1. The defendant's claim of a right to a free copy of the trial transcript must be viewed in the context of the statutory procedures available for review of a criminal case. Various avenues of appeal are open to a criminal defendant seeking to overturn his conviction. See generally K.B. Smith, Criminal Practice and Procedure §§ 1181-1259 (1970). Under G. L. c. 278, § 28, for example, a criminal defendant may appeal from a judgment of the Superior Court based on a matter of law apparent on the record. This method of review does not bring to the appellate court the evidence heard at trial, even if recorded by a stenographer. See Commonwealth v. Berney, 353 Mass. 571, 572 (1968); Guerin v. Commonwealth, 337 Mass. 264, 266 (1958). Another limited method of appellate review is by writ of error, G. L. c. 250, §§ 1, 2, 9-13. The writ of error ordinarily does not lie to review errors as to findings of fact made at trial or errors of law committed during trial. Since many trial errors are not open to review on a writ of error, an indigent is not entitled to a free transcript unless he shows that a reasonable need for the trial transcript exists. See Commonwealth v. Gilday, 357 Mass. 775 (1970); Guerin v. Commonwealth, supra at 267-270. Thirdly, the bill of exceptions under G. L. c. 278, § 31, is a common appellate procedure for review of criminal cases. The transcript of the proceeding, if there is one, is not part of the record when a case is reviewed on a bill of exceptions. Commonwealth v. Fiore, 364 Mass. 819, 827-828 (1974). Commonwealth v. McGrath, 361 Mass. 431, 433 (1972).

Important to our decision is the fact the defendant did not seek appellate review by any of these methods in which the transcript plays a limited role in the appellate process. Instead, he filed a direct appeal pursuant to G. L. c. 278, §§ 33A-33H. General Laws c. 278, § 33A, as amended by St. 1974, c. 540, § 2, states at the outset that "n any proceedings or trials upon an indictment or complaint for any felony and for any misdemeanor tried with a felony the evidence shall be taken by an official stenographer or by a stenographer appointed by the court." The provisions of §§ 33A-33H, establishing procedures for the filing of the appeal, the preparation of the record, the assignment of errors, and the transmission of the record are mandatory in all murder and manslaughter cases and in witness immunity contempt proceedings brought under G. L. c. 233, §§ 20C-20H. This statutory method of appeal also governs any other felony or misdemeanor tried with such felony, at the timely request of either party. G. L. c. 278, § 33A. A defendant in a case subject to G. L. c. 278, §§ 33A-33H, may appeal if "aggrieved by an opinion, ruling, direction or judgment of the superior court, rendered upon any question of law arising out of such case or upon a motion for a new trial." G. L. c. 278, § 33B, as appearing in St. 1955, c. 352, § 1. Review by an appellate court is on the typewritten transcript of the proceedings. *fn2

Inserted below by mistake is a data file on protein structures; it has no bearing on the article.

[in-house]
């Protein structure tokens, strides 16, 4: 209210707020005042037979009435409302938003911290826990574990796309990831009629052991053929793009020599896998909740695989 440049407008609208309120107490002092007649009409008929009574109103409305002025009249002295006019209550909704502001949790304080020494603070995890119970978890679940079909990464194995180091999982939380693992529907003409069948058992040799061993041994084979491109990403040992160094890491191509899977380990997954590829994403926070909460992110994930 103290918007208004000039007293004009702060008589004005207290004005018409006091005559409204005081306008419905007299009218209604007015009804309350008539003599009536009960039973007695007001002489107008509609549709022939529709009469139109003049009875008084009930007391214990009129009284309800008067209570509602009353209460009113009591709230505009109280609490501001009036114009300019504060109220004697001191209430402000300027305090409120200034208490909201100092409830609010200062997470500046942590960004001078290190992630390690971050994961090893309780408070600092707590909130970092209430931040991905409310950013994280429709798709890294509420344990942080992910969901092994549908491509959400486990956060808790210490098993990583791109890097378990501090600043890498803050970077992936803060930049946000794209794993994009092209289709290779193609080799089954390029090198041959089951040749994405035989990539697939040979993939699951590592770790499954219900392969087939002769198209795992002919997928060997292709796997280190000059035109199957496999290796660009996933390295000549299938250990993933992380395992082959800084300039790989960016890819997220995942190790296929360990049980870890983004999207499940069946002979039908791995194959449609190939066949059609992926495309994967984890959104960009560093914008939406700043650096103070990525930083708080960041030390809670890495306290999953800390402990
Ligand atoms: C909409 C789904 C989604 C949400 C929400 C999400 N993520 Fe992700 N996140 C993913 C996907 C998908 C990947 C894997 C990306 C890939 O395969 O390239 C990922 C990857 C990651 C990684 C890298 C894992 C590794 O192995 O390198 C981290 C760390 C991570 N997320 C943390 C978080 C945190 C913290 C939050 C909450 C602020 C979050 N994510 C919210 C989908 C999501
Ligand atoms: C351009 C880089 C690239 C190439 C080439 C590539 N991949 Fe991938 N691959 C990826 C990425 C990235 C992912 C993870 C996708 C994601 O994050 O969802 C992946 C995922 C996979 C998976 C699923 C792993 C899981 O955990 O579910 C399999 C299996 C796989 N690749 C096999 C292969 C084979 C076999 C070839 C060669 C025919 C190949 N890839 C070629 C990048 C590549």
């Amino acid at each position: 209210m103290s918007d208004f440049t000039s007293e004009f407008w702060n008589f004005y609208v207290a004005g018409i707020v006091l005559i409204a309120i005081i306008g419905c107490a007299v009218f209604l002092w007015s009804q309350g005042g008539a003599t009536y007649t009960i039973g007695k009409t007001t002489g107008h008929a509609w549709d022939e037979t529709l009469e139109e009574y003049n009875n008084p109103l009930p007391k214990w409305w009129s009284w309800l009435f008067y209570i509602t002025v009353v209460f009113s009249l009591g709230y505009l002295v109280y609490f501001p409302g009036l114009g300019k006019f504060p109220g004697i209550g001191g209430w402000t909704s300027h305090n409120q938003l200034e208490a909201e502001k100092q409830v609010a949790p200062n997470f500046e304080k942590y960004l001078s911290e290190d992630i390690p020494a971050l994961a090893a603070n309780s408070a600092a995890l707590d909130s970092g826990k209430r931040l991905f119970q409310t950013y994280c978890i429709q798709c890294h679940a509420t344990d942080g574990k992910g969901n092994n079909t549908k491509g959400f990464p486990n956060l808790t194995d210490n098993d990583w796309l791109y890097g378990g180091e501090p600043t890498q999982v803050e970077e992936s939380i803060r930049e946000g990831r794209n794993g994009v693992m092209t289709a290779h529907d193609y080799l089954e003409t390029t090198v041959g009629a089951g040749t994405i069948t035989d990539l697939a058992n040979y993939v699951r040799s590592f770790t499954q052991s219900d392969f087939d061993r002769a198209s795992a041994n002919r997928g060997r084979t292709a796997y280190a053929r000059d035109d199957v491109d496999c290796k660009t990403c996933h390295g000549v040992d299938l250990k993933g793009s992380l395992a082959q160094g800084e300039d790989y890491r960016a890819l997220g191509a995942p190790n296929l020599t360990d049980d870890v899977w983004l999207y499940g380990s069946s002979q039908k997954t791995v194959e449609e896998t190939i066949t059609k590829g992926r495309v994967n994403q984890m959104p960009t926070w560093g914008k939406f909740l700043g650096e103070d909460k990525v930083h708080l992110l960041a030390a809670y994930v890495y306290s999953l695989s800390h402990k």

In § 33B is found the provision for indigent defendants whose trial is subject to §§ 33A-33H. See Commonwealth v. King, 356 Mass. 495, 496 (1969). Section 33B provides that when a defendant files a claim of appeal, "ne copy [of the transcript] shall be furnished to the defendant, who shall pay for the expense of his transcript unless the court otherwise directs." The phrase "unless the court otherwise directs" does not refer to whether the transcript shall be given to the defendant, but rather refers to whether the transcript shall be provided at the defendant's own expense. Thus, the trial Judge's role in the furnishing of transcripts is to determine if the defendant is indigent. The statutory language contains no ...